St. Louis’ newest Jewish band is “mixing it up” with two gigs this month

Shakshuka+

Shakshuka

Jordan Palmer, Chief Digital Content Officer

Most of us have said it at one time or another in our lives: “We should start a band.”

For Betsy Cytron, the question didn’t pop into her mind until after a long, wonderful career as a public school band director in Missouri and Illinois. She retired in 2018 from teaching in the Ladue School District.

“My husband and I have participated in various, separate music groups, and last summer we were thinking how nice it would be to start our own,” said Cytron, a longtime member of Congregation Shaare Emeth.

The couple thought about instrumentation and friends of theirs who play and might be interested. By the fall of 2021, they had assembled a small group and were ready to give it a shot.  With Cytron on drums or dumbek and her husband, Ron, on keyboards, guitar, and vocals, they were joined by Annie Gottesman, a longtime friend from Shaare Emeth, who plays guitar and sings. Hal Goldsmith, a member of Kol Rinah, was in band with Cytron since middle school and plays the saxophone. And David Propper, also of Shaare Emeth, plays flute and clarinet.

“We gelled quickly in terms of our interests and how our instruments sound together,” said Cytron, “and we decided early on that money we earn through performances would be contributed back to the Jewish community and various other charities.”

But you can’t really perform without a name.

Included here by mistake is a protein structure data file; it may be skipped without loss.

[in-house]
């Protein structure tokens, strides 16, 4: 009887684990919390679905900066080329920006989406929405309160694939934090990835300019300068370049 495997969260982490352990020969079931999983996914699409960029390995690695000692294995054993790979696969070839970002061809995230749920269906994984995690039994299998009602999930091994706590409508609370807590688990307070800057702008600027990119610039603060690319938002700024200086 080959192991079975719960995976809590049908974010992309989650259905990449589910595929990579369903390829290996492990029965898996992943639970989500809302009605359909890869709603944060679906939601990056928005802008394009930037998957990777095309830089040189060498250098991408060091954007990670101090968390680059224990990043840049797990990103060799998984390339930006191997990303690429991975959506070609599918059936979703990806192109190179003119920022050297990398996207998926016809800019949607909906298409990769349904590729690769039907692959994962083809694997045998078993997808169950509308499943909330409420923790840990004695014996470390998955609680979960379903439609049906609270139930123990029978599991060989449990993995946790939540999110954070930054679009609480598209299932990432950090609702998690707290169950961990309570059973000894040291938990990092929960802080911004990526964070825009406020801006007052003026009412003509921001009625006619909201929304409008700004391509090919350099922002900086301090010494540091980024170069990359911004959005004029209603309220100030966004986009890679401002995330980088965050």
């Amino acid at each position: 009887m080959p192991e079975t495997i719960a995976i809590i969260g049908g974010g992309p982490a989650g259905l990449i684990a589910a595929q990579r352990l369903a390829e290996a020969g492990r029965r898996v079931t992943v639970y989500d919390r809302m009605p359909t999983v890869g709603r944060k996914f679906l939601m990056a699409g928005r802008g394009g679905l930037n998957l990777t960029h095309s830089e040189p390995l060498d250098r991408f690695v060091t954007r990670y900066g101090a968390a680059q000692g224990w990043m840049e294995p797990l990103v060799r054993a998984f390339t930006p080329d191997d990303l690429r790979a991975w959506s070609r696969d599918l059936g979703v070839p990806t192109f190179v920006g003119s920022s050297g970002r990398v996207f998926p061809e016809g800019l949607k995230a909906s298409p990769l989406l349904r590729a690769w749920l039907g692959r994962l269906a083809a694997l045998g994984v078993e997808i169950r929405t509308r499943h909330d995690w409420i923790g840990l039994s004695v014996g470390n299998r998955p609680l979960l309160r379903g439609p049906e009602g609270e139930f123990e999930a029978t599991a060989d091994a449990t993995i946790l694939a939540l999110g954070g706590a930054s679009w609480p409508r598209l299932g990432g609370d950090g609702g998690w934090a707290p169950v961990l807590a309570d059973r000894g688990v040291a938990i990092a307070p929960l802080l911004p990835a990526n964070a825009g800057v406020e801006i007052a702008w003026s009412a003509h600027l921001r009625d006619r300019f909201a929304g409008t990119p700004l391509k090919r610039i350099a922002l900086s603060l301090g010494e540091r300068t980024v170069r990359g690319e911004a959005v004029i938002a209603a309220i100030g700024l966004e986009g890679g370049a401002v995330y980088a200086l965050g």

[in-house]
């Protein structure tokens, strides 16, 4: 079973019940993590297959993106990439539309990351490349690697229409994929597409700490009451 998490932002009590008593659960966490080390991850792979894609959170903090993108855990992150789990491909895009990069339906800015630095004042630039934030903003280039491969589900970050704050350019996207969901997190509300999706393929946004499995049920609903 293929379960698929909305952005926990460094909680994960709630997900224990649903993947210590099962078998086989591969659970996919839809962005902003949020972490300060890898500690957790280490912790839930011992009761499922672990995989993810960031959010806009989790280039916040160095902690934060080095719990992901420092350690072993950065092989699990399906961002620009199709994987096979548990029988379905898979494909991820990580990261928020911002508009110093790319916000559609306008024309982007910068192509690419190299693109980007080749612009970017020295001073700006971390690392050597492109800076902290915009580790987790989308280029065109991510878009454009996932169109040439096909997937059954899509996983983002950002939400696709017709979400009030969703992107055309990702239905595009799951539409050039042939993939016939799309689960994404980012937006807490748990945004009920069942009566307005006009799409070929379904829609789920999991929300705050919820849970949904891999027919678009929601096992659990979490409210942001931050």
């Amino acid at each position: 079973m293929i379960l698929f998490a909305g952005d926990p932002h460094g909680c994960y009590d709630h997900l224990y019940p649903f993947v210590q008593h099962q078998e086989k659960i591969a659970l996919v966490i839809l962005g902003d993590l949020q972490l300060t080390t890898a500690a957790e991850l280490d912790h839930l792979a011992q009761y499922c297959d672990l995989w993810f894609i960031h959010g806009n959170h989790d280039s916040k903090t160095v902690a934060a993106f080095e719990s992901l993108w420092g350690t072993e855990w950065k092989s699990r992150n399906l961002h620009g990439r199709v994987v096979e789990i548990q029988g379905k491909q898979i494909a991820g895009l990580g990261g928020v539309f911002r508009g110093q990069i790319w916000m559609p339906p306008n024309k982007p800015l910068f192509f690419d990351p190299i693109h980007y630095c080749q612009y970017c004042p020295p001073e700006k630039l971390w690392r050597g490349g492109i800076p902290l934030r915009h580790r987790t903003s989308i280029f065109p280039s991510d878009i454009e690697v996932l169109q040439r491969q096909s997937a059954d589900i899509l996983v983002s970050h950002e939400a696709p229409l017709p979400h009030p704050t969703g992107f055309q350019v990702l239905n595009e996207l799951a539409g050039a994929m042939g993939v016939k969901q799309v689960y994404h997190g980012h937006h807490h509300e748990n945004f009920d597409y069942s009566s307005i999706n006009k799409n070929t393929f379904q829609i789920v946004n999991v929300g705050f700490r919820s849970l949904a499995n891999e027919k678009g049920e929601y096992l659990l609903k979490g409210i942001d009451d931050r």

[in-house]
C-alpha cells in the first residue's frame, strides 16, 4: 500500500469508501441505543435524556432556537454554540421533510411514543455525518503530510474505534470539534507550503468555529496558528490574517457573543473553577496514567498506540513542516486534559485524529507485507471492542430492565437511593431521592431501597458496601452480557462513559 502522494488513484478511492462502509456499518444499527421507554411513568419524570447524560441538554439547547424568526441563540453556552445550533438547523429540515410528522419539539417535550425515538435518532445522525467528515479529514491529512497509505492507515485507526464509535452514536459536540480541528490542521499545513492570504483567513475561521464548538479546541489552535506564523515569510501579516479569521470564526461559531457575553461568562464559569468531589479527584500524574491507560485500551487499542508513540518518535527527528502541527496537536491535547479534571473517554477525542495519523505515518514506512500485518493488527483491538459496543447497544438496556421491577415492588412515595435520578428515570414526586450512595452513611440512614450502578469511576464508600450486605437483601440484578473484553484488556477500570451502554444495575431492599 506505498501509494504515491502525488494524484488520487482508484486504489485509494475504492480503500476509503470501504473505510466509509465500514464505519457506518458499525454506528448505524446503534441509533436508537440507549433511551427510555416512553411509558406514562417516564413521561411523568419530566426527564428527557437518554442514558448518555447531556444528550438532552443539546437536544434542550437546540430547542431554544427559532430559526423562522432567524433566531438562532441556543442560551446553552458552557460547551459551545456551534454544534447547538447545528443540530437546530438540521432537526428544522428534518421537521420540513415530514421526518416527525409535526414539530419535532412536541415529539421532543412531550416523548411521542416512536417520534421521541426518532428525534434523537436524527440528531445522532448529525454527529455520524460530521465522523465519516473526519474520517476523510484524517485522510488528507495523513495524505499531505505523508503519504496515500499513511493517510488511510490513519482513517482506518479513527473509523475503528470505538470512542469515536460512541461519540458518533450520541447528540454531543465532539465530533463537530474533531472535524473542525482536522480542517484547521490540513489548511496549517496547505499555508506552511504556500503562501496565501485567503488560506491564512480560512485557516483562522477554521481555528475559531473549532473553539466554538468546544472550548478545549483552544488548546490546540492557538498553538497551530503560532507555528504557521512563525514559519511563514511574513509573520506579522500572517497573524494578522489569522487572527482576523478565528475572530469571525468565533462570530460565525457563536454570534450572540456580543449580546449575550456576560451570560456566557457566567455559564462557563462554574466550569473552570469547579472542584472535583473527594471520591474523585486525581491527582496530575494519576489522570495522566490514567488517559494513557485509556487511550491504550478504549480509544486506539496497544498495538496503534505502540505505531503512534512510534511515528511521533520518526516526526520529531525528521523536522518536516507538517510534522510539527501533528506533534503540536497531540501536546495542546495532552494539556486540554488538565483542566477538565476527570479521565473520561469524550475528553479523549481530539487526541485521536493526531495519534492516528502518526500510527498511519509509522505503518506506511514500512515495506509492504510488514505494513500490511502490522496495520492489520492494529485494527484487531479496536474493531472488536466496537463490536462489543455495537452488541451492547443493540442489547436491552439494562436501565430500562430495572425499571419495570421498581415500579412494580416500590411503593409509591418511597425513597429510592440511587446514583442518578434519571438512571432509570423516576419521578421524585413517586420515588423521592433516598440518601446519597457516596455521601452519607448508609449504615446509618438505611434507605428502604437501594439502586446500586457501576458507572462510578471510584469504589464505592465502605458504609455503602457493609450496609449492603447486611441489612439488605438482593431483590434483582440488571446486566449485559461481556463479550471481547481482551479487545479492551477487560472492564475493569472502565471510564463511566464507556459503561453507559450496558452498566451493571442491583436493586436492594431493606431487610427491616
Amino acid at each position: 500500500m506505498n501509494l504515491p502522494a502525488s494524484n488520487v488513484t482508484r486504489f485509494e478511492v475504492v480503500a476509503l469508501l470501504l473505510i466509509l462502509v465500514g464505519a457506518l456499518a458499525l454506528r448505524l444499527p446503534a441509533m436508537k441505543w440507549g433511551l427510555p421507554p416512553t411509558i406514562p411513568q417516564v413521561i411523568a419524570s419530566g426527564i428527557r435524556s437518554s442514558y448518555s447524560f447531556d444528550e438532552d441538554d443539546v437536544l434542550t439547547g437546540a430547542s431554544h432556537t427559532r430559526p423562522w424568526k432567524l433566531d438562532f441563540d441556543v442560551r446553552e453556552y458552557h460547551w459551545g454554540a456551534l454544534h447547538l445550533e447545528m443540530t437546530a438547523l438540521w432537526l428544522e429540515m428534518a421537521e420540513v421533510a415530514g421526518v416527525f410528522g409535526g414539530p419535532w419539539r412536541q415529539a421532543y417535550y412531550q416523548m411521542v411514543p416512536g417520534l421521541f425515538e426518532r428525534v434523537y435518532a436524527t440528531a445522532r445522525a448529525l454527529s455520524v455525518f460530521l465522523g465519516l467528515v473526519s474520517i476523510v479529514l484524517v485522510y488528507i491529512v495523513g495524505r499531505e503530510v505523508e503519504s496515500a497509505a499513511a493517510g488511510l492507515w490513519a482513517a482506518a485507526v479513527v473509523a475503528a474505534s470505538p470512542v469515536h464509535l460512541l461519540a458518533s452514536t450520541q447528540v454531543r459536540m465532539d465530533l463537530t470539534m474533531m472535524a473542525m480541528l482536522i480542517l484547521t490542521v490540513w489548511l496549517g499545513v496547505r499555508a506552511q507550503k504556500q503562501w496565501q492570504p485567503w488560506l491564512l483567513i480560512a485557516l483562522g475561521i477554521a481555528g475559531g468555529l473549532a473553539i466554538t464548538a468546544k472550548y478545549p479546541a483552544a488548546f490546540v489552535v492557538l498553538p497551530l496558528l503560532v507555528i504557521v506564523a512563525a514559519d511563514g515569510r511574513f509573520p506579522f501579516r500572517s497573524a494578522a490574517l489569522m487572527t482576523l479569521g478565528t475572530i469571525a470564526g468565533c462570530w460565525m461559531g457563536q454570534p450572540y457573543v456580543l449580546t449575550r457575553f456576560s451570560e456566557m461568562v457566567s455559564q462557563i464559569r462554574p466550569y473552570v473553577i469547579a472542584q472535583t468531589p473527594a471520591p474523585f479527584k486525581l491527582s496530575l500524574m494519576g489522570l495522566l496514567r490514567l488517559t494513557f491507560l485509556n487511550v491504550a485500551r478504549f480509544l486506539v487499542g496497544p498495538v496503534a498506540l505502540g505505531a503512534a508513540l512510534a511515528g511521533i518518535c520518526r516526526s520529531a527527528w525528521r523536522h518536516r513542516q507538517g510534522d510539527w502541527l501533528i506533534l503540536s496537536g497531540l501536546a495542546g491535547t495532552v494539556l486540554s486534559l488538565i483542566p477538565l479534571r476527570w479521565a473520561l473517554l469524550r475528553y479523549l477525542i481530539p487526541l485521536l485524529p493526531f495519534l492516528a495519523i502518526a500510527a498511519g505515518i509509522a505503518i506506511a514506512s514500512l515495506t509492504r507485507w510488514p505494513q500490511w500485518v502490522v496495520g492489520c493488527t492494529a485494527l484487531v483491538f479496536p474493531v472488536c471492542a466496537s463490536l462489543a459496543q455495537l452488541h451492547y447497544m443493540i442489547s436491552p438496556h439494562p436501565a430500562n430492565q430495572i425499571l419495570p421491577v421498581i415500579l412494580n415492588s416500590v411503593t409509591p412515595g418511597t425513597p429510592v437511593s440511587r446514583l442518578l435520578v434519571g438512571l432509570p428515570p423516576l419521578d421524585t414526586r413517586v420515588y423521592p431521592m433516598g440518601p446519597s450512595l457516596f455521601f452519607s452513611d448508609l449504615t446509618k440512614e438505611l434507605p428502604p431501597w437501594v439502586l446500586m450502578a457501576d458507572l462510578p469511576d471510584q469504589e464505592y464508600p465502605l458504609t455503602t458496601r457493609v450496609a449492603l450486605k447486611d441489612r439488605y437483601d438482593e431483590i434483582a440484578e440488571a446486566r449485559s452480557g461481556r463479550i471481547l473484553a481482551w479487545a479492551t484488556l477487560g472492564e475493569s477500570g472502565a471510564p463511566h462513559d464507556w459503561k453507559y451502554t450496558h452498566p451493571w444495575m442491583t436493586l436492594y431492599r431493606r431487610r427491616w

Shakshuka

You probably know of Shakshuka as the popular Israeli dish of baked eggs, tomato sauce, and varying vegetables. Basically, the dish is a mixture of lots of ingredients, which is literally the translation of Shakshuka, “all mixed up” and it seemed to be the perfect name for these five musicians.

“I wanted a Jewish (Hebrew) word, but nothing that was hard to pronounce (no ‘ch’ sounds in the word),” said Cytron. “I also thought a one-word name would be memorable. We love to make the dish shakshuka at home for breakfast, and it’s a fun word to say, so that seemed like a good choice.”

And it fits perfectly because as a group they like to play a mix of styles of music and each member of Shakshuka is from a mixture of times in their lives.

The music you’ll hear at a Shakshuka show is also a mix of cultures and styles.

“Jewish music is as varied as the Diaspora itself.  Our group performs music from Israel, America, Ukraine, Russia,” said Cytron. “Our repertoire includes folk and popular music from Israeli culture, instrumental selections from various countries, and sacred music from liturgy. The lyrics we perform are in English, Hebrew, Yiddish and Russian. Broadly put, Jewish music is music written by or for Jews, and usage can span from prayer to celebration.”

Hear Shakshuka Live

The band is having a busy summer and has two upcoming performances that are free and open to the public. The first show is at the St. Charles Jewish Festival on Aug. 14. The festival is from 11 a.m. to 2:30 p.m., and the band will take the stage outside the Foundry Art Centre at 1 p.m.

“My father grew up in St. Charles and spent his entire business career in St. Charles County,” said Cytron. “There were only a handful of Jews in St. Charles during his childhood and his grandfather had a shul in the basement of his house.”

You can also catch the band at the upcoming Festival of Nations, on Aug. 27 around 11:15 a.m. The festival is one of the largest multicultural events in the country and will take place in Tower Grove Park for the first time in two years.

Like the “mixture” the band is named for, the audiences that will see Shakshuka this month are sure to be a mixture of nationalities, backgrounds, and religions, all looking to enjoy the wonderful cultures that make up our city and neighborhoods.

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“When listening to our music, we would like our audience to feel a sense of joy and hope, as well as a connection to the Jewish culture,” Cytron said.

You can follow Shakshuka and learn more about upcoming concert dates from their Facebook page.